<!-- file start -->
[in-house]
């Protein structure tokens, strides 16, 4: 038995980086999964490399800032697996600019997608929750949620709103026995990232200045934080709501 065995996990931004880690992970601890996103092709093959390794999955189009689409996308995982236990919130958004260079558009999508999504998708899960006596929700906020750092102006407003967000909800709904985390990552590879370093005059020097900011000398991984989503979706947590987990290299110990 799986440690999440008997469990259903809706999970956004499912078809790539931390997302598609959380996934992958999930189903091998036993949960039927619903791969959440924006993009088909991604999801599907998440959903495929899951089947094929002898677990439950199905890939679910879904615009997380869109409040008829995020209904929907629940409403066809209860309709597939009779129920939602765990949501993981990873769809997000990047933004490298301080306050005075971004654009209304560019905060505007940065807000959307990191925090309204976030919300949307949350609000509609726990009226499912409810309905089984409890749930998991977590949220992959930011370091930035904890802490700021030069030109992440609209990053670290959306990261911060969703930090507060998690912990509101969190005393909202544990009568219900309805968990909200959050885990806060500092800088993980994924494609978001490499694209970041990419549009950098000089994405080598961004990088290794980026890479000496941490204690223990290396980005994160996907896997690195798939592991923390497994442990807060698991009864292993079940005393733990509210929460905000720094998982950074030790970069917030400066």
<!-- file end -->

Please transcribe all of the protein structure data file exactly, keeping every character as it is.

[in-house]
């Protein structure tokens, strides 16, 4: 038995980086999964490399800032697996600019997608929750949620709103026995990232200045934080709501 065995996990931004880690992970601890996103092709093959390794999955189009689409996308995982236990919130958004260079558009999508999504998708899960006596929700906020750092102006407003967000909800709904985390990552590879370093005059020097900011000398991984989503979706947590987990290299110990 799986440690999440008997469990259903809706999970956004499912078809790539931390997302598609959380996934992958999930189903091998036993949960039927619903791969959440924006993009088909991604999801599907998440959903495929899951089947094929002898677990439950199905890939679910879904615009997380869109409040008829995020209904929907629940409403066809209860309709597939009779129920939602765990949501993981990873769809997000990047933004490298301080306050005075971004654009209304560019905060505007940065807000959307990191925090309204976030919300949307949350609000509609726990009226499912409810309905089984409890749930998991977590949220992959930011370091930035904890802490700021030069030109992440609209990053670290959306990261911060969703930090507060998690912990509101969190005393909202544990009568219900309805968990909200959050885990806060500092800088993980994924494609978001490499694209970041990419549009950098000089994405080598961004990088290794980026890479000496941490204690223990290396980005994160996907896997690195798939592991923390497994442990807060698991009864292993079940005393733990509210929460905000720094998982950074030790970069917030400066």